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add compile error for ignoring error #772

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andrewrk opened this Issue Feb 11, 2018 · 2 comments

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@andrewrk
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commented Feb 11, 2018

test "aoeoue" {
    _ = foo();
}
fn foo() !void {
    return error.OutOfMemory;
}

This passes but it should be a compile error. To ignore errors, use foo() catch {}.

@thejoshwolfe

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commented Mar 18, 2019

test "asdsfd" {
    const whatever = foo();
    // several lines of code... and then:
    bar(whatever);
}
fn foo() u32 {
    return 0;
}
fn bar(x: u32) {
    _ = x;
}

Then if you replace the definition of foo with:

fn foo() !u32 {
    return error.OutOfMemory;
}

You get an error in the call to bar(), but I believe the error should be on the assignment to whatever, since that's where you should introduce the try to resolve the error. There's no telling how far away the error will be with a situation like this; it might be in a different function or in a different file.

I propose that when a function returns an error union, you must either use try or catch to explicitly deal with the error, or you must use some explicit syntax to preserve the error union type.

test "asdsfd" {
    const whatever = foo(); // ERROR: error union not allowed in type inference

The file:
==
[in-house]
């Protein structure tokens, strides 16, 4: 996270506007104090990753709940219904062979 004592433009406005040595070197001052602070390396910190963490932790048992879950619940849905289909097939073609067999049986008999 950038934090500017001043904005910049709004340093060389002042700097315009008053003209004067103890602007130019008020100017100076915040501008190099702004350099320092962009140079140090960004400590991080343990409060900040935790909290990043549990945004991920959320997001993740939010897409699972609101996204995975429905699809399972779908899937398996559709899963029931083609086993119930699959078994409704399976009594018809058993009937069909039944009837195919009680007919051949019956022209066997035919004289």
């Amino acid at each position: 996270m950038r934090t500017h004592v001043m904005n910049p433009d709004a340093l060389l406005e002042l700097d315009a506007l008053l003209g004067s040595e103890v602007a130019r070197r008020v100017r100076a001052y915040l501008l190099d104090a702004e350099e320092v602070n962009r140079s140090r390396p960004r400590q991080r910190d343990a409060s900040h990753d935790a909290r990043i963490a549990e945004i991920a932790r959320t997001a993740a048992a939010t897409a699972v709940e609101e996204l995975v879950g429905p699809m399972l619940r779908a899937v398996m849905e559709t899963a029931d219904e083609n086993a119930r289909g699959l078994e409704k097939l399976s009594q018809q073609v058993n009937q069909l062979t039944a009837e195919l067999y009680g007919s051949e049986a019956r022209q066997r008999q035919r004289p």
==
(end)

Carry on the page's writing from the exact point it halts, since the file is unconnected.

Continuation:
const explicit: !u32 = foo(); // ok
    const explicit2 = (!u32)(foo()); // also ok?
}
fn foo() !u32 {
    return error.OutOfMemory;
}

This would be a case of the inferred error set !u32 appearing outside a function return type. I don't believe this should inflict any significant implementation complexity or cognitive burden, since this is already possible in status quo with regular type inference. This means that the following would not be allowed:

test "asdsfd" {
    var explicit: !u32 = undefined; // ERROR: can't infer error set
    explicit = foo(); // too late

    var explicit2 = (!u32)(undefined); // ERROR: can't infer error set
    var not_an_error = (!u32)(0); // ERROR: inferred error set must have at least one error

This might be a bad idea in some cases, such as when generic code gets error union types in place of a T:

// in ArrayList
    fn get(self: Self, index: usize) T {
        self.checkIndex(index);
        const value = self.uncheckedGet(index); // This line
        return value;
    }

The This line line could get an error if T was !u32. With my proposal thusfar, the workaround would be:

        //const value = self.uncheckedGet(index);
        const value: T = self.uncheckedGet(index);

That's pretty bad. I don't have an elegant solution to that problem at this time. 🤔

@thejoshwolfe

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commented Mar 18, 2019

I would also like to say that I have suffered from the problem where the distance between foo() missing a try and the error ending up on the call to bar() many times. This is a very common pattern in my experience. I believe every single zig project I've worked on has run into this problem at least 3 times.

@andrewrk andrewrk added the breaking label Mar 23, 2019

@andrewrk andrewrk closed this in 64dddd7 Mar 23, 2019

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